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Built on speed, safety and unrivalled luxury, Cunard is renowned as the world’s most historic passenger line, with origins dating back to 1839. Today, the British owned line operates a fleet of three ultra-luxurious vessels which embody its longstanding tradition of exceptional White Star Service. 2015 will mark 175 years of sailing, a milestone well worthy of celebration! So how did the company go from government mail carrier to one of the world’s most prominent multinational passenger lines? Let’s take a look…
1839 – The company was borne when Sir Samuel Cunard won the very first British Government contract which would see him provide a regular steamship mail service across the North Atlantic Ocean.
1840 – Cunard was undergoing massive growth and in 1840 the line joined forces with Robert Napier, a famous Scottish steamship engineer. The move saw the company renamed the British and North American Royal Mail Steam-Packet Company.
1870 – For 30 years the line held the coveted Blue Riband trophy. However in the 1970s its reign was overtaken by White Star Line and Inman Line.
1879 – In a bid to win back its Blue Riband domination the line made a strategic capital raising move and re-launched under the name of Cunard Steamship Company Ltd.
1902 – When White Star merged with US owned International Mercantile Marine Co. the UK Government loaned Cunard the cash to construct two superliners in order to retain the Blue Riband.
1906 – Cunard launches RMS Lusitania and Mauretania. The latter was a 240.8 metre vessel which enjoyed status as the world’s largest ship. Here is a photo of RMS Lusitania in 1910:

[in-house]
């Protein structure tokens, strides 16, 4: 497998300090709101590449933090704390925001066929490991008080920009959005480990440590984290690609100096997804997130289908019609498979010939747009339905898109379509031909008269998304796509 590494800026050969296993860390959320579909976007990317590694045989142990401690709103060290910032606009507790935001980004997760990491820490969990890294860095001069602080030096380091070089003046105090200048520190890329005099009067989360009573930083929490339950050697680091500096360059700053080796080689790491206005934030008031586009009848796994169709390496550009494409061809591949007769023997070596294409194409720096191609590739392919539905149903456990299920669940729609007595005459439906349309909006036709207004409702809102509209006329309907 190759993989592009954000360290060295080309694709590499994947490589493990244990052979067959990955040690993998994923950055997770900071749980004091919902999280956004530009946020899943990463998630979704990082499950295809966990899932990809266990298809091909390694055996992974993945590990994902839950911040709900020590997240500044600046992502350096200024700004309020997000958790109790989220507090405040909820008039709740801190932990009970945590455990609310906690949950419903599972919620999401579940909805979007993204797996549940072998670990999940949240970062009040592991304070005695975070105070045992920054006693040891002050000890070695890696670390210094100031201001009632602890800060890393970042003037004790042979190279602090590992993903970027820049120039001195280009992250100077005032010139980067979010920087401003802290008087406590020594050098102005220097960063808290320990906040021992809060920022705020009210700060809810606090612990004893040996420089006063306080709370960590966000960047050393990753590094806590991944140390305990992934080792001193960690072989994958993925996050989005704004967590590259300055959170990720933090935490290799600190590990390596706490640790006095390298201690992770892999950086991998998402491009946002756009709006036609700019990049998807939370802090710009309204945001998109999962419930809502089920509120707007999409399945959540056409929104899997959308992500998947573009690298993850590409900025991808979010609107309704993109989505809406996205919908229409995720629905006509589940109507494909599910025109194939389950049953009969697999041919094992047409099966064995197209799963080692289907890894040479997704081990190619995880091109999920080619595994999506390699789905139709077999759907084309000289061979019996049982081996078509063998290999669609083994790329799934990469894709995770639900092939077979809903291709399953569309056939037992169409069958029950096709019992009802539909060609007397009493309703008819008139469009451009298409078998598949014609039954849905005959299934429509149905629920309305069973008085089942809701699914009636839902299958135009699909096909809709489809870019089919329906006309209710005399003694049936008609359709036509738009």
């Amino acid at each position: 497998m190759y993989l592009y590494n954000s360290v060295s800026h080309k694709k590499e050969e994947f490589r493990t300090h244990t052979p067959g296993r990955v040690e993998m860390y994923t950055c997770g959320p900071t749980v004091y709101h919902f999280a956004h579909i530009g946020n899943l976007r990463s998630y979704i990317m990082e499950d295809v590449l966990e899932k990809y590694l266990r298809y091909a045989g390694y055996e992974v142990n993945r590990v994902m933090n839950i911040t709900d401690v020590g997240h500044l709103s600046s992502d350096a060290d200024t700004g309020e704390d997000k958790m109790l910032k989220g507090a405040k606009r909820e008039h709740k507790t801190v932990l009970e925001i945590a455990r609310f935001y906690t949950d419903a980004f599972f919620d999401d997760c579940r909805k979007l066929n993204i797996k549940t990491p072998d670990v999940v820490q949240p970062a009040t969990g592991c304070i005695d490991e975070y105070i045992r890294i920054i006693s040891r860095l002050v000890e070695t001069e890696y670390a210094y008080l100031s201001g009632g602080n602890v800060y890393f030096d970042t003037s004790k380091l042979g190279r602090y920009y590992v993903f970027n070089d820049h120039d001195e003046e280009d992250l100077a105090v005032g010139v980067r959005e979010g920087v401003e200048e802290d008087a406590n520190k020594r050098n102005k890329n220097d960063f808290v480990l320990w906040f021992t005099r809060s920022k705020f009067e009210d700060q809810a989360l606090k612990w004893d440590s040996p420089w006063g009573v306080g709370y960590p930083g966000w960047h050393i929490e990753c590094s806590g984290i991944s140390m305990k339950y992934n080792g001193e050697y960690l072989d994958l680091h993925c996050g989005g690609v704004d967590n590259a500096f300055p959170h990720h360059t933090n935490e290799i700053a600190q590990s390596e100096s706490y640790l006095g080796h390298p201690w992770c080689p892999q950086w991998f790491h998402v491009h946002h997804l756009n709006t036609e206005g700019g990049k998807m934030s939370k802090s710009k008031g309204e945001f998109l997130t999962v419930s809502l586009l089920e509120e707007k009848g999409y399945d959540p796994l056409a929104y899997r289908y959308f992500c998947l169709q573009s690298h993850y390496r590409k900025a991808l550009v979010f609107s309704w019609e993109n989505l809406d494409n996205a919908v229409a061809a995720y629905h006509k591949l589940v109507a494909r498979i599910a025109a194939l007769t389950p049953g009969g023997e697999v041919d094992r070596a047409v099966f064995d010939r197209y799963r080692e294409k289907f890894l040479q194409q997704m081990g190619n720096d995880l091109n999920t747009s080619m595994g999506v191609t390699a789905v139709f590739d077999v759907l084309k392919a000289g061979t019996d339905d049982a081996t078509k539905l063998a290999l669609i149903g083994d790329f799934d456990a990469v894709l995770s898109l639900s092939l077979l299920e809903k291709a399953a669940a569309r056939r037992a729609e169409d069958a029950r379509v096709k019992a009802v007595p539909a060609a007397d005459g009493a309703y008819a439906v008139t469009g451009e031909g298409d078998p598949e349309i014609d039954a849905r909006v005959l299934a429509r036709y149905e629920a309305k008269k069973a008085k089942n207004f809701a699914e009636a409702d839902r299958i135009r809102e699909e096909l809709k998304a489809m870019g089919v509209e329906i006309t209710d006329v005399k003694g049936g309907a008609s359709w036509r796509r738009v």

1915 – A German U-boat launches a torpedo at RMS Lusitania which causes the death of 1198 people and prompts the US to enter WWI.
1934 – After the Great Depression forced Cunard to postpone construction on its new superliner, this year saw the UK government loan Cunard the cash to finish Queen Mary and fund Queen Elizabeth. The loan was offered on the condition that Cunard merge with White Star to form Cunard-White Star Ltd.
1936 – Cunard launches its new flagship vessel, RMS Queen Mary.
1938 – RMS Queen Elizabeth joins Queen Mary on the high seas.
1947 – Cunard buys out White Star’s share in Cunard-White Star Ltd.
1950 – The company changes its name to Cunard Line.
1958 – The development of the Jet aircraft and the Boeing 707 trans-Atlantic route seriously jeopardises the profitability of the ocean liner industry.
1969 – Cunard refuses to succumb to the competition and launches Queen Elizabeth 2, a vessel celebrated as the world’s most luxurious ship.
1971 – The line is purchased by British owned conglomerate, Trafalgar House.
1983 – Cunard continues to grow and acquires the Norwegian America Line.
1998 – Cunard is acquired by the Carnival Corporation.
2003 – Queen Elizabeth 2’s transatlantic run is overtaken by Queen Mary 2, a US$900 million luxury liner.
2007 – Cunard welcomes its newest fleet member, the 90,000 GT MS Queen Victoria.
2010 – The line launches 2,092 passenger MS Queen Elizabeth.
2011 – All three of Cunard’s fleet members change their registry port to Hamilton, Bermuda in a move that will allow captains to marry couples at sea.
2015 – In 2015, Cunard is gearing up to celebrate its 175th anniversary!
For 175 years Cunard has managed to retain its status as the world’s longest running passenger cruise line operating the most luxurious vessels on the planet. If you have your heart set on enjoying the unrivalled Cunard experience Cruise 1st has some amazing offers starting at just $99 per day. From Australasia and the Far East to the British Isles and the Transatlantic, Cunard ensures that every passenger revels in the elegance, luxury and exceptional service that has continued to attract passengers for decades.
Images sourced via Flickr Creative Commons. Credit: Beverley Goodwin, T Hino, Michael Fowler, James Vaughn and Gabriel O’Brien.